herald

Saturday 25 October 2014

Paying through the nose for a foreign mortgage

Dan White gives his advice to some of your questions

We purchased a property in Spain last year. We took out a mortgage of approximately €80k through Cajamurcia Bank. At the time we thought we were going on to a variable rate. However, after contacting the bank, they informed us that we are on Euribor rate which they said is standard with their bank.

Can you clarify what Euribor is, as we are paying an interest rate of approximately 6pc. We have been told by the bank that this can change again.

Would it be worth our while re-mortgaging in Ireland and paying off this bank in Spain as we are unsure of this Euribor rate and how far it can increase?

Liam

Euribor (euro interbank offered rate) is the interest rate at which banks lend euro to one another on the interbank market.

Before the credit crunch struck in August 2007, the Euribor rate was only marginally higher than the ECB's short-term interest rate.

However, after August 2007 a wide gap opened up between Euribor and ECB rates. This meant that people who had taken out loans linked to Euribor found themselves facing steep interest rate increases, even though the ECB had left its interest rates unchanged.

For anyone such as Liam, whose interest rate was linked to Euribor, this meant that their interest rate rose also.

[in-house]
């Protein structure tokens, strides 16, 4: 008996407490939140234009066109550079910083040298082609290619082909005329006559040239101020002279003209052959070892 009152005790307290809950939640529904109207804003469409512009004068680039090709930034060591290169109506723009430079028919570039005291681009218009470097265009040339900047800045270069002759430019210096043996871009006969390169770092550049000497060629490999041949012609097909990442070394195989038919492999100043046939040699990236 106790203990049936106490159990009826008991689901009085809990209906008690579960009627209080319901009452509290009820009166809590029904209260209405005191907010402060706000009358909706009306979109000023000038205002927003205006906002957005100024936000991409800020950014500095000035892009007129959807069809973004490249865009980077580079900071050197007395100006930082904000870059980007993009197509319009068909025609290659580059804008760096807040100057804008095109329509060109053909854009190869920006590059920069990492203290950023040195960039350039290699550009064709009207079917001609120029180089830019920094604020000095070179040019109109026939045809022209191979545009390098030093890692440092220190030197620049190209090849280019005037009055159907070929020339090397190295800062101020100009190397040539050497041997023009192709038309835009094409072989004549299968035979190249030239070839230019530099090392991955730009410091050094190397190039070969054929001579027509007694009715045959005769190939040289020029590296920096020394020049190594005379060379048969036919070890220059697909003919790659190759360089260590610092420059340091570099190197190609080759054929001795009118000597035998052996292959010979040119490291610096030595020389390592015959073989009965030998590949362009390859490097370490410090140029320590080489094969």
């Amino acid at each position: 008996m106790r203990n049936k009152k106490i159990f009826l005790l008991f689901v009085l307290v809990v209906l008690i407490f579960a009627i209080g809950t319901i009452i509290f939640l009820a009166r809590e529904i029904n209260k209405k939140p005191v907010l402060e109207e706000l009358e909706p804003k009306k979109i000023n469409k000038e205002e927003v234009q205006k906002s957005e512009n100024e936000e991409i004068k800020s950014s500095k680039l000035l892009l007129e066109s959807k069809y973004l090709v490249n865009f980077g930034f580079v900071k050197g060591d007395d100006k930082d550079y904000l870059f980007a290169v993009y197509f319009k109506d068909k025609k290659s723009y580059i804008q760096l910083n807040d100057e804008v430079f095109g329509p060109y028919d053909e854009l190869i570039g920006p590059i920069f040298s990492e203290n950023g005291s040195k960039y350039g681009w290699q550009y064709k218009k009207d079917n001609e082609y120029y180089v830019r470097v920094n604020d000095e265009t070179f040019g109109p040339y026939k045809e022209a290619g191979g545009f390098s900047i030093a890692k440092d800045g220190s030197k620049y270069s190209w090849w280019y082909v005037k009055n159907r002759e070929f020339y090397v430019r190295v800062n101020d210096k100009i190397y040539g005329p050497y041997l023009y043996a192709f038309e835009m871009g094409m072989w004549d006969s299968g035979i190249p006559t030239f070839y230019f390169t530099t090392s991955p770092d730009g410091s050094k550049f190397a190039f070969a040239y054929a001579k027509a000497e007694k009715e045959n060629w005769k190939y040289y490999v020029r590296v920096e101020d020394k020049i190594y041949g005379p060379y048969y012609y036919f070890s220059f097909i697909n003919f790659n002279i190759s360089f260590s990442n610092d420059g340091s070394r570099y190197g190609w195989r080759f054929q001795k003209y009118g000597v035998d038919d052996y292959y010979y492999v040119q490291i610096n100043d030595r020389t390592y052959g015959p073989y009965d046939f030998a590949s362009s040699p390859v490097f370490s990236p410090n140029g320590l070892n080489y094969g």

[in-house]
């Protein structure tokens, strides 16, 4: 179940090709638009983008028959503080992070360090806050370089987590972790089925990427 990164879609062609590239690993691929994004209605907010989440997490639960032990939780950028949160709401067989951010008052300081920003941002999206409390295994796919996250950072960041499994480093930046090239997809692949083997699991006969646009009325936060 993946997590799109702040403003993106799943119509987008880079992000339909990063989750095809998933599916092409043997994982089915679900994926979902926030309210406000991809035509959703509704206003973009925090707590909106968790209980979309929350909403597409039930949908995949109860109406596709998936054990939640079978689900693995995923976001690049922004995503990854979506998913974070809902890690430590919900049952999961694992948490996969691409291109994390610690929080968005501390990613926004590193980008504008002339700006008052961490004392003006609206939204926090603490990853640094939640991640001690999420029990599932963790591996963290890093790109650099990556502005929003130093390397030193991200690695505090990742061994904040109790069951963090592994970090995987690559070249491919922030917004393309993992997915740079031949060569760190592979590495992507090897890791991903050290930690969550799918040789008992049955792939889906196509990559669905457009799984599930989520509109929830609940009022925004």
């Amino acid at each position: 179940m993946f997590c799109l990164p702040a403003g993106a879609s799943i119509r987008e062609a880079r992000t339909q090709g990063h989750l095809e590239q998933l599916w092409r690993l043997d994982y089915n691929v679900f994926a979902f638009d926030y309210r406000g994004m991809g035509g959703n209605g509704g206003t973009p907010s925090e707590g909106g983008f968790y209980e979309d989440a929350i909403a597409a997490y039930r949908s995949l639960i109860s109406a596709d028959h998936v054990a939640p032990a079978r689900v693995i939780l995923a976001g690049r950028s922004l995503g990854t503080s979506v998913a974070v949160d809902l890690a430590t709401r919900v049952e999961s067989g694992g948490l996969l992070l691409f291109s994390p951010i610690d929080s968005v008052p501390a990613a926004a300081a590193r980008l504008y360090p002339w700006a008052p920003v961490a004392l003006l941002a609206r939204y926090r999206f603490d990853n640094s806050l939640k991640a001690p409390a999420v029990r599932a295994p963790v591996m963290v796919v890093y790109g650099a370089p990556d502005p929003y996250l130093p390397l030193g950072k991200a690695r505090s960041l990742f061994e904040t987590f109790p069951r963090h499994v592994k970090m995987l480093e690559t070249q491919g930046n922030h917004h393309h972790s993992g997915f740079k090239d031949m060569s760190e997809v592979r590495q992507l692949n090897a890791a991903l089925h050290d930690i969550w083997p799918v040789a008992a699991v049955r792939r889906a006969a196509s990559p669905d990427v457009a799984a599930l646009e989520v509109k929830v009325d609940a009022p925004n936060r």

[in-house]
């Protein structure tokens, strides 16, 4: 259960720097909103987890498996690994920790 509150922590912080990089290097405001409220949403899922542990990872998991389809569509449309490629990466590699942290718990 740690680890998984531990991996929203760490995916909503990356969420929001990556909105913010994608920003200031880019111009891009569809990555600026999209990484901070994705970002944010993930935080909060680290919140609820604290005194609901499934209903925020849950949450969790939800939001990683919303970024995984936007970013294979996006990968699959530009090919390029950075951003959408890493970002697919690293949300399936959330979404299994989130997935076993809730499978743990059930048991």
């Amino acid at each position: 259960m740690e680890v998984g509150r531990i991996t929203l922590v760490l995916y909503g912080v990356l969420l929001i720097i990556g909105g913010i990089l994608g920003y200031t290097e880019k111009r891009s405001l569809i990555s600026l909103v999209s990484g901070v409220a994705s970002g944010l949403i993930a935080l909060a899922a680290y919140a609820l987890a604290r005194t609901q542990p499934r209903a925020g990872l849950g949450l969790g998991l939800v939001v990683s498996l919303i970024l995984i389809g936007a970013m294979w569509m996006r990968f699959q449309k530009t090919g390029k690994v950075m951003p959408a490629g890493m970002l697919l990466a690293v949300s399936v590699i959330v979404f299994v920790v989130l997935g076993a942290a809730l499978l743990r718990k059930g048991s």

In recent months, the gap between Euribor and ECB interest rates has narrowed again.

By the end of last week the three-month Euribor was down to just 2.039pc, only marginally higher than the ECB's official 2pc interest rate, while the 12-month Euribor was at 2.223pc.

As the ECB cut rates in early January, it's probably reasonable to assume that this has yet to be reflected in the interest rate that Liam is paying his Spanish bank. However, at the end of 2008 the three-month Euribor stood at 2.892pc while the 12-month Euribor was at 3.049pc.



SHYLOCK

In other words, on even the most charitable interpretation, Liam seems to be paying a margin of at least 3pc over Euribor on his mortgage to the Spanish bank. That's a Shylock rate.

So what should Liam do? If he can, he should try to re-mortgage the Spanish property with an Irish bank.

Unfortunately that's almost certainly a long shot in the current climate.

Despite their protestations to the contrary, most of the Irish banks have, in effect, stopped lending. Meanwhile the Spanish property market is also in the doldrums making it difficult, if not impossible, to sell the property.

All of which means that Liam may have no choice but to grin and bear it.

I have a number of prize bonds at present, how safe are they now?

Mary

Prize bonds are one of the safest forms of investment.

They are Government bonds where the money which would otherwise be used to pay interest to the bondholders, currently the equivalent of a 3pc interest rate, goes instead to a prize fund from which prizes are paid to the owners of the bonds whose numbers are drawn in the monthly draw.

At the end of 2007 there were more than €630m of prize bonds outstanding -- an increase from €590m the previous year. As Government bonds, prize bonds are explicitly guaranteed by the State.

Unlike the Government guarantee for bank deposits, which expires in September 2010, the State guarantee of prize bonds covers any amount of bonds purchased and is not time-limited in any way.

Unless the Government goes bust you can't get any safer than that.

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